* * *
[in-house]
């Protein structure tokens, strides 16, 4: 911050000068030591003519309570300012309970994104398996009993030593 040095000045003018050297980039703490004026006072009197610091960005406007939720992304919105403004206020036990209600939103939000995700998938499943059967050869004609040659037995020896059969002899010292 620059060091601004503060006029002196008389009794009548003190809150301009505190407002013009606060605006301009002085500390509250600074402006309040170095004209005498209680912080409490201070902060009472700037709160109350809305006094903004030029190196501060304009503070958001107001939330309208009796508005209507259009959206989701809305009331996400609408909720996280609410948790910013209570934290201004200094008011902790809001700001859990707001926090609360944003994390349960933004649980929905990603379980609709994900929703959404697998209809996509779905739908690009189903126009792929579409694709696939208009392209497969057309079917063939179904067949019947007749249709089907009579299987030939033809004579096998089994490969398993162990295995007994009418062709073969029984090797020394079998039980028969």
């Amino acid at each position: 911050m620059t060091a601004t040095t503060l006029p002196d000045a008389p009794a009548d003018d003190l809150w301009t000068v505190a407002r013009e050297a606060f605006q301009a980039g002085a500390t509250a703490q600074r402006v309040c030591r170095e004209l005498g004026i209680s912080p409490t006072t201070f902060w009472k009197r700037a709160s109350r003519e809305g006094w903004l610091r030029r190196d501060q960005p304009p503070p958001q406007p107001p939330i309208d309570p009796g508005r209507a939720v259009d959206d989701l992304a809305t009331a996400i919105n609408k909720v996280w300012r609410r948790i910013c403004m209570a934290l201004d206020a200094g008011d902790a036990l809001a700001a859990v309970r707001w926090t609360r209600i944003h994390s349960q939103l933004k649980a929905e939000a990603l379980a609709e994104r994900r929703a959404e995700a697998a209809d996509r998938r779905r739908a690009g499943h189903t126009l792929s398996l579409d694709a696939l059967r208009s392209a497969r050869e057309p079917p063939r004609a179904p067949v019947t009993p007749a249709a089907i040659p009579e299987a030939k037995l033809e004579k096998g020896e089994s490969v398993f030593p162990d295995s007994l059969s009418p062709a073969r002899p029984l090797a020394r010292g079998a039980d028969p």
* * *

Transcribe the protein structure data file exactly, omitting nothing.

[in-house]
């Protein structure tokens, strides 16, 4: 911050000068030591003519309570300012309970994104398996009993030593 040095000045003018050297980039703490004026006072009197610091960005406007939720992304919105403004206020036990209600939103939000995700998938499943059967050869004609040659037995020896059969002899010292 620059060091601004503060006029002196008389009794009548003190809150301009505190407002013009606060605006301009002085500390509250600074402006309040170095004209005498209680912080409490201070902060009472700037709160109350809305006094903004030029190196501060304009503070958001107001939330309208009796508005209507259009959206989701809305009331996400609408909720996280609410948790910013209570934290201004200094008011902790809001700001859990707001926090609360944003994390349960933004649980929905990603379980609709994900929703959404697998209809996509779905739908690009189903126009792929579409694709696939208009392209497969057309079917063939179904067949019947007749249709089907009579299987030939033809004579096998089994490969398993162990295995007994009418062709073969029984090797020394079998039980028969």
């Amino acid at each position: 911050m620059t060091a601004t040095t503060l006029p002196d000045a008389p009794a009548d003018d003190l809150w301009t000068v505190a407002r013009e050297a606060f605006q301009a980039g002085a500390t509250a703490q600074r402006v309040c030591r170095e004209l005498g004026i209680s912080p409490t006072t201070f902060w009472k009197r700037a709160s109350r003519e809305g006094w903004l610091r030029r190196d501060q960005p304009p503070p958001q406007p107001p939330i309208d309570p009796g508005r209507a939720v259009d959206d989701l992304a809305t009331a996400i919105n609408k909720v996280w300012r609410r948790i910013c403004m209570a934290l201004d206020a200094g008011d902790a036990l809001a700001a859990v309970r707001w926090t609360r209600i944003h994390s349960q939103l933004k649980a929905e939000a990603l379980a609709e994104r994900r929703a959404e995700a697998a209809d996509r998938r779905r739908a690009g499943h189903t126009l792929s398996l579409d694709a696939l059967r208009s392209a497969r050869e057309p079917p063939r004609a179904p067949v019947t009993p007749a249709a089907i040659p009579e299987a030939k037995l033809e004579k096998g020896e089994s490969v398993f030593p162990d295995s007994l059969s009418p062709a073969r002899p029984l090797a020394r010292g079998a039980d028969p």